Her surgery is scheduled for a week from Tuesday, with pre-op appointments with her pediatrician and eye doctor this next week. I haven’t started freaking out yet but I’m expecting that to start anytime now, though the most dangerous part of the whole thing is the anesthesia. But she’ll learn to use both her eyes and increase her chances of being a future soccer star, though she’ll still be overcoming her hereditary clumsy nature to do that.

And she’ll still be really, really cute.

Old. New. Borrowed. True. #3


Squirms is still crawling all over everything. I’m still working on that sweater (though I may take a break from it soon here).


I got the new iPhone 6 (the small one, with more storage and the gold color); it’s so much faster than my poor old iPhone 4 that will be traded in sometime soon. I’m finally starting to admit that fall is here. The leaves are just starting to turn on some trees, it’s cool in the morning, and we got instructed by daycare to ensure we send her in warm clothes (of which she has rather few, I realized, when I went to pull them out).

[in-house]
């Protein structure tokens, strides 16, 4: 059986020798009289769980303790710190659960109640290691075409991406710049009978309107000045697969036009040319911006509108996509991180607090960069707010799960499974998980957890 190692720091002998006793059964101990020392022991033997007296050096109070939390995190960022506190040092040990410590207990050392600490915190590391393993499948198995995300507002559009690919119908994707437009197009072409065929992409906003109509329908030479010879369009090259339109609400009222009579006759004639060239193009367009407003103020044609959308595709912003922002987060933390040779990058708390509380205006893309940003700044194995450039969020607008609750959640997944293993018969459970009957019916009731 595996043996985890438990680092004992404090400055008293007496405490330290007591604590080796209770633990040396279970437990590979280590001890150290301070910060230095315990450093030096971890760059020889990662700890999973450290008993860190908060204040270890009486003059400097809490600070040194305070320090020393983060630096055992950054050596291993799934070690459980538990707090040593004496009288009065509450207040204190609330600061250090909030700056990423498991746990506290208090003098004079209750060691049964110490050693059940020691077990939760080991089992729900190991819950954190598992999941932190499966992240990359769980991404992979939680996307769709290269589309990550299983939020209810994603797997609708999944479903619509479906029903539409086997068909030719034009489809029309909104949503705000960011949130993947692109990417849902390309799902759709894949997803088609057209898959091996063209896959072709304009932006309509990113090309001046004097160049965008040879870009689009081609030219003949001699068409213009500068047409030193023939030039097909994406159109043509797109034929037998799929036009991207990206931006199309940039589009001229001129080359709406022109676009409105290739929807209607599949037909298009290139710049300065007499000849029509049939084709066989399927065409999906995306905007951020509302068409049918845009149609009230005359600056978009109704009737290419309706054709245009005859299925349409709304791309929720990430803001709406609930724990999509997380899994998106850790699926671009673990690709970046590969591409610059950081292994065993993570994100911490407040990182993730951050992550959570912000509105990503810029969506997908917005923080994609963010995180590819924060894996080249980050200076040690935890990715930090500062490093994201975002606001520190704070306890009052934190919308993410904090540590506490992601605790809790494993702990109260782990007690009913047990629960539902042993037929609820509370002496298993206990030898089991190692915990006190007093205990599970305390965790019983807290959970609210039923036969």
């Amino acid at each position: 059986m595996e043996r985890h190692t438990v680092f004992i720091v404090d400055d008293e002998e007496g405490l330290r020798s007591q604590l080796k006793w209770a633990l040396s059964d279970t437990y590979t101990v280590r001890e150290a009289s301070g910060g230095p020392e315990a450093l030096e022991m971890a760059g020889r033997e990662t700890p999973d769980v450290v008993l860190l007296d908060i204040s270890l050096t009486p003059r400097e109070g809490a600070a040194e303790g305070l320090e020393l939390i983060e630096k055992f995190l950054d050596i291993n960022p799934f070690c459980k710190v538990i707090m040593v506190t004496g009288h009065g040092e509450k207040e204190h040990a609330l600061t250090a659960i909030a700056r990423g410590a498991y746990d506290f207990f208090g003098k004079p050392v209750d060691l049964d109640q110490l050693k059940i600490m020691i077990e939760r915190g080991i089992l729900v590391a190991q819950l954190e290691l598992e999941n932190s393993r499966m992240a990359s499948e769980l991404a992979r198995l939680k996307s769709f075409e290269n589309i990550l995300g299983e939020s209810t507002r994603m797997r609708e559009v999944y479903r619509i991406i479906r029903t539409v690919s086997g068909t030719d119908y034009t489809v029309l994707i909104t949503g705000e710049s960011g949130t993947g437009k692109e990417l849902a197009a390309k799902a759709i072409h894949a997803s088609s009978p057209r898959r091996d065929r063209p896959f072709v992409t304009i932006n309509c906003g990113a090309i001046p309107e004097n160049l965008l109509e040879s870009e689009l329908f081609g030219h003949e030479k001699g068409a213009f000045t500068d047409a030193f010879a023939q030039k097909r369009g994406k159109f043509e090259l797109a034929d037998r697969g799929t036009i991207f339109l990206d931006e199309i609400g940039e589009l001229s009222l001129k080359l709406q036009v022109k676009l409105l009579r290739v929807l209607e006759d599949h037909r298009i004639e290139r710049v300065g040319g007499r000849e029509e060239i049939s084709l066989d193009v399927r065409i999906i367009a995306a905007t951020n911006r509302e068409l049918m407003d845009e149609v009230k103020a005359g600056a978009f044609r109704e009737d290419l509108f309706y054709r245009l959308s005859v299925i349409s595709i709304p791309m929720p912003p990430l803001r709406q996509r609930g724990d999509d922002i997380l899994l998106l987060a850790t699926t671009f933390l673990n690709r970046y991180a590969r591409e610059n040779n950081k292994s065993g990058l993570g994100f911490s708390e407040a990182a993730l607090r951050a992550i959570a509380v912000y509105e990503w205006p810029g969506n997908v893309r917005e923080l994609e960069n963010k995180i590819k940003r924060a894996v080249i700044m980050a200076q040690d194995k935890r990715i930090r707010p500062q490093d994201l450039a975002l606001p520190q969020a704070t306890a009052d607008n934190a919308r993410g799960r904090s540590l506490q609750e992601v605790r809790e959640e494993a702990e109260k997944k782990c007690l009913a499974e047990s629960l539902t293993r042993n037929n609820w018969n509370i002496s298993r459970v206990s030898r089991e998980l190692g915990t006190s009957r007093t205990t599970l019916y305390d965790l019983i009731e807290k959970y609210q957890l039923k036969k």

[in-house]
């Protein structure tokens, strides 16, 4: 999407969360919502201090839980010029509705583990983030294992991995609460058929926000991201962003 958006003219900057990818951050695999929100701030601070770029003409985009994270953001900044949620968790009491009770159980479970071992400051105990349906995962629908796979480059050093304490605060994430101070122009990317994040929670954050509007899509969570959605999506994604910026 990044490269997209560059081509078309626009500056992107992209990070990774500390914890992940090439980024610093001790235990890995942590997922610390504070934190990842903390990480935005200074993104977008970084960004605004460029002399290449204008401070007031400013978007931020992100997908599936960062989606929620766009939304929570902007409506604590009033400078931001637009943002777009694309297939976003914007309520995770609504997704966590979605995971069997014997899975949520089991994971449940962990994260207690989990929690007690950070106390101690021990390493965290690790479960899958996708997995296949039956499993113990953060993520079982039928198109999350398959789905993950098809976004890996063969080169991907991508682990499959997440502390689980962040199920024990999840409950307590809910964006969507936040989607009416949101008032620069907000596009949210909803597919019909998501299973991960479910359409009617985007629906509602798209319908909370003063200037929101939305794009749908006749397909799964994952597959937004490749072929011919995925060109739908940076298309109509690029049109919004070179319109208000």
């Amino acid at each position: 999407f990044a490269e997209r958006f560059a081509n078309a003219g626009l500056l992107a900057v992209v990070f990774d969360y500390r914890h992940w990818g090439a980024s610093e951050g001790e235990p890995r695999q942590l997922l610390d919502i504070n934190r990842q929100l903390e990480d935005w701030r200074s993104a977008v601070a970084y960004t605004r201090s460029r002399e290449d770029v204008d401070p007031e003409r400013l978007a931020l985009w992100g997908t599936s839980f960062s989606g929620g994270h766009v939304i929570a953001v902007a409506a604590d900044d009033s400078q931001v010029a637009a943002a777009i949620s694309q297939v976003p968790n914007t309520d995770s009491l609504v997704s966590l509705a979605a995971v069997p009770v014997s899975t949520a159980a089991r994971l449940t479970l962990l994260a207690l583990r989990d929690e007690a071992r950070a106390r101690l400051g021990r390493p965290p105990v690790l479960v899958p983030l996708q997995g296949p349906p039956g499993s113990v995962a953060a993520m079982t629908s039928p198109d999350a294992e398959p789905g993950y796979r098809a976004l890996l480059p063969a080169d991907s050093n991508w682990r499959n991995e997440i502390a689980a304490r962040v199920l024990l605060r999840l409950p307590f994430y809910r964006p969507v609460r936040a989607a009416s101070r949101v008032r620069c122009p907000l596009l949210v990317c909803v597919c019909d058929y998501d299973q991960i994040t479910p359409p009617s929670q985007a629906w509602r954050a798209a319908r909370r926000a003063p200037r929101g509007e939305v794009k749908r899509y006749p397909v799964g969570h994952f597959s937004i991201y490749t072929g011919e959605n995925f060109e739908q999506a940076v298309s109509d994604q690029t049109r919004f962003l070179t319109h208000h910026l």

Someone had a book review on their blog for the Outlander series and I decided to try it out. It’s a bit of a silly premise (woman from the 1940s walks into a Stonehenge-like rock formation and winds up in 1740s Scotland) but I’m really enjoying it. The story is well-paced with action and humor. I’m only about halfway through so it’ll be a bit until I post a formal review.


I’m horrible at keeping in touch with people once they move away, which happens all the time in an area as transient as DC. This week I saw both Matt’s cousin, Alison, and our very good friends, Ben and Melissa, which really made me realize how little I actually keep them up to date on what’s going on with us. I need to learn to write more, call more, email more. It doesn’t have to be long, just a note or call or say “hey, I miss you.”


And here’s a silly selfie of Squirms and I from the new phone…still blurry because neither of us can sit still

Squirmy Sunday #2

Squirms is officially a troublemaker. At daycare, they often lose track of her because she’s hidden herself underneath one of the cribs. Here at home, we’ve had to put up baby gates to keep her out of the kitchen and from going down the basement stairs – the cats need to be able to get down there and this was far easier than installing a cat door and rehanging the actual door which doesn’t close properly.

She is getting into everything, wanting especially to play with power cords and straps to things.